We were happy with the outcome and this week decided to try doing the debate semi-live on the messageboard so LRC visitors can post their thoughts. This week we'll talk about NCAA DQs and rules.
Without further ado, here goes.
Leaving Fayetteville on Monday, there were a few situations from last weekend’s NCAA Indoor Track and Field Championships that didn’t sit well with me. The first was the disqualification of two runners for false starts -- Binghamton’s Jesse Garn in the men’s 800 and, especially Baylor’s Maggie Montoya in the women’s 3000. We’ll get to those later. The other thing that bothered me was something that happened in heat 3 of the men’s 4x400-meter relay.
If you watched the race, you may remember that LSU was disqualified after the Tigers’ third leg, Cyril Grayson, fouled Florida’s third leg, Eric Futch. (If you want to see the incident, you can watch the video on ESPN3.com. Click here: http://espn.go.com/watchespn/player/_/id/2317299/size/condensed/ , then fast forward it to the 3:24:20 mark.) The two runners made contact battling for position on the backstretch and as they entered the turn, Grayson shoved Futch, who was forced off the track to the inside and lost his momentum. With about 60 meters remaining in his leg (and only the anchor leg to come), Futch saw that the deficit was going to be too much to overcome and didn’t finish the race.
Grayson and LSU wound up being disqualified while Florida wound up a DNF. It didn’t wind up making a difference in the team score (Florida was already locked into second place) but what if it did? What if, instead of trailing Oregon by 24 entering the 4x400, Florida only trailed by 8? What if DNF’ing that race -- because one of their runners was fouled -- was the difference between Florida winning the team title and finishing second? Could Florida do anything about it?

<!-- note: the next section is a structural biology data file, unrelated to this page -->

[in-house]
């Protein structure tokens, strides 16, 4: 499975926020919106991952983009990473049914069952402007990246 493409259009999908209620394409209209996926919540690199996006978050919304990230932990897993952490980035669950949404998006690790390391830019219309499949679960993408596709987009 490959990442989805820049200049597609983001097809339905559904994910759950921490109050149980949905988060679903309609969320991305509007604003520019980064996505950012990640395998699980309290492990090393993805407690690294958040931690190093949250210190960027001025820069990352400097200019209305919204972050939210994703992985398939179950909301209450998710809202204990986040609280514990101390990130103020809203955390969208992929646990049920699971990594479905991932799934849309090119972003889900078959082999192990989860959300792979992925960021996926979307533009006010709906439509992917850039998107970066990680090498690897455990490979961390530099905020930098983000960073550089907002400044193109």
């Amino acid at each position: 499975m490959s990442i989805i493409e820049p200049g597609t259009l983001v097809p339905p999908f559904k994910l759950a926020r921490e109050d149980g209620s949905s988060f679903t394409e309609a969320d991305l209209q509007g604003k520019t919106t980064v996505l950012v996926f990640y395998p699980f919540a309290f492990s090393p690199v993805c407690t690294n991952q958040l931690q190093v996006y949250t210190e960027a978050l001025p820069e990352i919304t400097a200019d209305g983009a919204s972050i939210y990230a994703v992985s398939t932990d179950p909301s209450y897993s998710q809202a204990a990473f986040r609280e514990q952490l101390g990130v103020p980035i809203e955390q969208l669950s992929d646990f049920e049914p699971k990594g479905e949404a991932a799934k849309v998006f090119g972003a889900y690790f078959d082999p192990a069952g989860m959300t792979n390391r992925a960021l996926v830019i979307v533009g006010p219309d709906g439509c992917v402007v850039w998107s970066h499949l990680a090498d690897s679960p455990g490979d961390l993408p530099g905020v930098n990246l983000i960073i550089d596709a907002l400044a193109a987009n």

That scenario bothered me, so I turned to the NCAA rule book for an answer. I couldn’t find a section dealing with the specific scenario outlined below, but Florida’s best course of action seems to be filing a protest, which would be reviewed by the meet referee. The referee’s authority is outlined below (relevant sections in bold):
the NCAA wrote:
ARTICLE 2. The referee(s) shall: a. After consulting with the appropriate officials, decide all questions, take such actions and make such decisions, including, but not limited to, those for which the rules make no specific provision, that provide each contestant a fair and equal opportunity; [/ B] b. Ensure fair and safe competition for all competitors and disqualify those whose acts violate the rules of fair and safe competition; c. To decide all questions regarding the re-staging of an event; d. To have sole power to warn and/or disqualify competitors.
Florida could very easily argue that it wasn’t provided a fair and equal opportunity to win the 4x400, and therefore the meet. And the referee has the authority to re-stage the race if he believes it is necessary.
So I put three questions to you:
1. Had Florida trailed by 8, not 24, and had the Gators filed a protest, should the referee have re-run the race?
2. If you re-run the race, when do you re-run the race? If it’s on the same day, the Florida anchor leg would be less tired (as he did not run the first race). And since this was a three-section final, what happens if the times from section 3 (featuring the schools with the four fastest seed times) are now slower than those from heats 1 or 2 because their runners are tired?
3. If you aren’t in favor of re-running the race, how would you resolve this situation?